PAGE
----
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Wednesday, July 8, 2020 | History

1 edition of Effects of defoliation on growth of certain conifers found in the catalog.

Effects of defoliation on growth of certain conifers

a summary of research literature

by Church, Thomas W.

  • 144 Want to read
  • 9 Currently reading

Published by Northeastern Forest Experiment Station in Upper Darby, Pa .
Written in English

    Subjects:
  • Conifers,
  • Defoliation

  • Edition Notes

    Statementby Thomas W. Church, Jr
    SeriesStation paper / Northeastern Forest Experiment Station -- no. 22, Station paper (Northeastern Forest Experiment Station (Radnor, Pa.)) -- no. 22.
    The Physical Object
    Pagination12 leaves. ;
    Number of Pages12
    ID Numbers
    Open LibraryOL25953197M
    OCLC/WorldCa235957909

      Role of leaf life span in insect herbivore responses and host conifer tolerance to defoliation. Dissertation. University of Wisconsin, Madison, Wisconsin, USA. Krause, S.C., and K. F. Raffa. Comparison of insect, fungal, and mechanically induced defoliation of larch: effects on plant productivity and subsequent host susceptibility.   Effect: sometimes kills portion of twig beyond gall. Notes: can cause significant disease on alternate host apple trees. Pest or Condition: bagworm Evidence: tough, silk-and-needle bags hanging from host foliage; defoliation. Effect: defoliation can be severe and repeated, often ruins yard trees.

    Defoliation is the premature removal of grass parts, usually leaves, by cutting or grazing. Cutting grass by mowing is usually a clean, uniform cut. Grazing animals are selective and do not defoliate plants uniformly or evenly. Each species of livestock interacts differently within the plant-animal-soil continuum because of the different mouth structures (tongue, teeth, lips.   The effects of defoliation can cause stunted or malformed plants and even death to the plant. Woody plants can often tolerate defoliation better because they store reserve energy in their trunks and branches; however, repeated defoliation can lead to their demise as well.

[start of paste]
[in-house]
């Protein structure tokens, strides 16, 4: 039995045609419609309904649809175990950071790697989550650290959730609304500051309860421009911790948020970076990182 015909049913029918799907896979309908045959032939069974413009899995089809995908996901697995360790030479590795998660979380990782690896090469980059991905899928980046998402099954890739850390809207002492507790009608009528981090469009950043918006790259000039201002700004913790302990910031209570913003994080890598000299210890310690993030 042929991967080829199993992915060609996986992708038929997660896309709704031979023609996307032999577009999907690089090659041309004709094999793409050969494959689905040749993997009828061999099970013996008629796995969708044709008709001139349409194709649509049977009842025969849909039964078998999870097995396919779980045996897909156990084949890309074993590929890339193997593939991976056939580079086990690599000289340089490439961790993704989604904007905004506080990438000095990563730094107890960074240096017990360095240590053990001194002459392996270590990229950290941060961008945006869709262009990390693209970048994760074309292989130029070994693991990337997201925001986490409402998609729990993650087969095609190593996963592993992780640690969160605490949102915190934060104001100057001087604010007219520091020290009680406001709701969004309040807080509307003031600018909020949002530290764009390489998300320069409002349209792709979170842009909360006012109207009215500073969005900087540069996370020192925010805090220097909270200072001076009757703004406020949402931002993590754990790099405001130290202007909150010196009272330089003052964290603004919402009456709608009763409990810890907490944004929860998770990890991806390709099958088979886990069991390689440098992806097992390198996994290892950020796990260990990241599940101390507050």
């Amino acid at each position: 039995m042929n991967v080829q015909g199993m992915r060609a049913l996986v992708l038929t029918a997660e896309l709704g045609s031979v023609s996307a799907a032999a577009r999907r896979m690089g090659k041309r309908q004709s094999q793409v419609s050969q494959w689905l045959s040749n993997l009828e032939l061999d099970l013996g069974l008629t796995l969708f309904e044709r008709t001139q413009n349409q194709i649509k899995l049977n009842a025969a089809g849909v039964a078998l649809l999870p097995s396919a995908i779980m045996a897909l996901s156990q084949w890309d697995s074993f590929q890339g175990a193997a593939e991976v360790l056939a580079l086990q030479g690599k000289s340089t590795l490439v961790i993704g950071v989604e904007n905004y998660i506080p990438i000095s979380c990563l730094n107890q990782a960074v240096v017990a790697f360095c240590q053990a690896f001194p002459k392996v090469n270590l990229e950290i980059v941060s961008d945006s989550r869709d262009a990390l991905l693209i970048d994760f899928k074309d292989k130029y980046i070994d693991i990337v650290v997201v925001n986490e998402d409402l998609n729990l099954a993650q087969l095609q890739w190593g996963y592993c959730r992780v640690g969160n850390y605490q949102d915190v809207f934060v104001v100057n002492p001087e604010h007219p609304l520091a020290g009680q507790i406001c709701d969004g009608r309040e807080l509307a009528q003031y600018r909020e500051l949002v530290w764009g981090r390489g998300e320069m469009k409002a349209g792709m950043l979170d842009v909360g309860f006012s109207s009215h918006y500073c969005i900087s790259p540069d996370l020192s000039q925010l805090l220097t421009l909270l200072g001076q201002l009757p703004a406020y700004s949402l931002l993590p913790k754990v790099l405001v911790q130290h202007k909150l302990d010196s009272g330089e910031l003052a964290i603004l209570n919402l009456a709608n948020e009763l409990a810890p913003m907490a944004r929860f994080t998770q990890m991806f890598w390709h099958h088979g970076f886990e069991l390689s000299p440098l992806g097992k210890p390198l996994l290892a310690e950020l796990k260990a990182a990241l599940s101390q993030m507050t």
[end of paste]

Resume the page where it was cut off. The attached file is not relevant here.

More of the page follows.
VanderKlein D W and Reich P B The effect of defoliation intensity and history on photosynthesis, growth and carbon reserves of two conifers with contrasting leaf lifespans and growth habits New Phytol. – Crossref. The effects of defoliation depend primarily on the amount of foliage that is removed, the condition of the tree at the time it is defoliated, the number of consecutive defoliations, available .


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Effects of defoliation on growth of certain conifers by Church, Thomas W. Download PDF EPUB FB2

The Effect of Defoliation on Conifer Seedling Root Initiation.—A positive relationship between conifer seedling root growth and photosynthetic activity has been suggested by several workers (Keller, Forstwiss.

Centralb. ; Etter and Carlson, Can. Plant Sci. ). Since root initiation in lodgepole pine (Pinus. The timing of the defoliation relative to seasonal growth phenology is also important. For example, late season defoliation of hardwoods has a lower impact than does late season defoliation of conifers.